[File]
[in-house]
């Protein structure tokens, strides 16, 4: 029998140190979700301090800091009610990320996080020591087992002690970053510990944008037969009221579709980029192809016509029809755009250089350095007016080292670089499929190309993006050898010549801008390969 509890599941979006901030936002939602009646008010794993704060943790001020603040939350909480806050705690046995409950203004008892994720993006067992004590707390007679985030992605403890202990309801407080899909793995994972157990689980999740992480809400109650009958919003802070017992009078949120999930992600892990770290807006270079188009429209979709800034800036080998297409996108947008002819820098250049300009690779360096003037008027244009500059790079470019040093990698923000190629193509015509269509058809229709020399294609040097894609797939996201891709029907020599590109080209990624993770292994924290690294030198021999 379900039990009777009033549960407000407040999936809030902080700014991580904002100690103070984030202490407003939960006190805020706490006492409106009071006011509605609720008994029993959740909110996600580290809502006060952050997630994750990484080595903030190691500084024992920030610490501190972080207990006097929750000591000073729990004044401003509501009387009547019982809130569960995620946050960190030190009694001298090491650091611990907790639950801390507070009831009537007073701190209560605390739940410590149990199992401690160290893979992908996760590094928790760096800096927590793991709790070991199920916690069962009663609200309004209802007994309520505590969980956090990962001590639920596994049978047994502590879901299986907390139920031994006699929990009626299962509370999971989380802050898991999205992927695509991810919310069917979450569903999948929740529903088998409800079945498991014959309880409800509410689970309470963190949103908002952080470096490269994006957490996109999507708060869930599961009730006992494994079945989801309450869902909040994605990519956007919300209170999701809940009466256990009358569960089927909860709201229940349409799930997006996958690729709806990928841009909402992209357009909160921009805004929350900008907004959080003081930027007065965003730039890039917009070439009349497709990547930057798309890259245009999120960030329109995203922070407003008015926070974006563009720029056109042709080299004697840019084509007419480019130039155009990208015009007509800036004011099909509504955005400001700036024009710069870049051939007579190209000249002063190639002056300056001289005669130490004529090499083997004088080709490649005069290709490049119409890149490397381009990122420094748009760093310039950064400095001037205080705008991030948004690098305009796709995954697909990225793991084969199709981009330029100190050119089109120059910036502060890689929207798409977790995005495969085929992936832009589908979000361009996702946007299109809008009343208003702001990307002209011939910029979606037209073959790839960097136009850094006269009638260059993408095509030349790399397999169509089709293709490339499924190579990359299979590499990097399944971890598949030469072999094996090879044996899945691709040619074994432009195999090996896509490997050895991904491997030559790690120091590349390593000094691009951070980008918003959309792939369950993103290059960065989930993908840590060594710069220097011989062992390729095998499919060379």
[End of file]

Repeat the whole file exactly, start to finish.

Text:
[in-house]
């Protein structure tokens, strides 16, 4: 029998140190979700301090800091009610990320996080020591087992002690970053510990944008037969009221579709980029192809016509029809755009250089350095007016080292670089499929190309993006050898010549801008390969 509890599941979006901030936002939602009646008010794993704060943790001020603040939350909480806050705690046995409950203004008892994720993006067992004590707390007679985030992605403890202990309801407080899909793995994972157990689980999740992480809400109650009958919003802070017992009078949120999930992600892990770290807006270079188009429209979709800034800036080998297409996108947008002819820098250049300009690779360096003037008027244009500059790079470019040093990698923000190629193509015509269509058809229709020399294609040097894609797939996201891709029907020599590109080209990624993770292994924290690294030198021999 379900039990009777009033549960407000407040999936809030902080700014991580904002100690103070984030202490407003939960006190805020706490006492409106009071006011509605609720008994029993959740909110996600580290809502006060952050997630994750990484080595903030190691500084024992920030610490501190972080207990006097929750000591000073729990004044401003509501009387009547019982809130569960995620946050960190030190009694001298090491650091611990907790639950801390507070009831009537007073701190209560605390739940410590149990199992401690160290893979992908996760590094928790760096800096927590793991709790070991199920916690069962009663609200309004209802007994309520505590969980956090990962001590639920596994049978047994502590879901299986907390139920031994006699929990009626299962509370999971989380802050898991999205992927695509991810919310069917979450569903999948929740529903088998409800079945498991014959309880409800509410689970309470963190949103908002952080470096490269994006957490996109999507708060869930599961009730006992494994079945989801309450869902909040994605990519956007919300209170999701809940009466256990009358569960089927909860709201229940349409799930997006996958690729709806990928841009909402992209357009909160921009805004929350900008907004959080003081930027007065965003730039890039917009070439009349497709990547930057798309890259245009999120960030329109995203922070407003008015926070974006563009720029056109042709080299004697840019084509007419480019130039155009990208015009007509800036004011099909509504955005400001700036024009710069870049051939007579190209000249002063190639002056300056001289005669130490004529090499083997004088080709490649005069290709490049119409890149490397381009990122420094748009760093310039950064400095001037205080705008991030948004690098305009796709995954697909990225793991084969199709981009330029100190050119089109120059910036502060890689929207798409977790995005495969085929992936832009589908979000361009996702946007299109809008009343208003702001990307002209011939910029979606037209073959790839960097136009850094006269009638260059993408095509030349790399397999169509089709293709490339499924190579990359299979590499990097399944971890598949030469072999094996090879044996899945691709040619074994432009195999090996896509490997050895991904491997030559790690120091590349390593000094691009951070980008918003959309792939369950993103290059960065989930993908840590060594710069220097011989062992390729095998499919060379």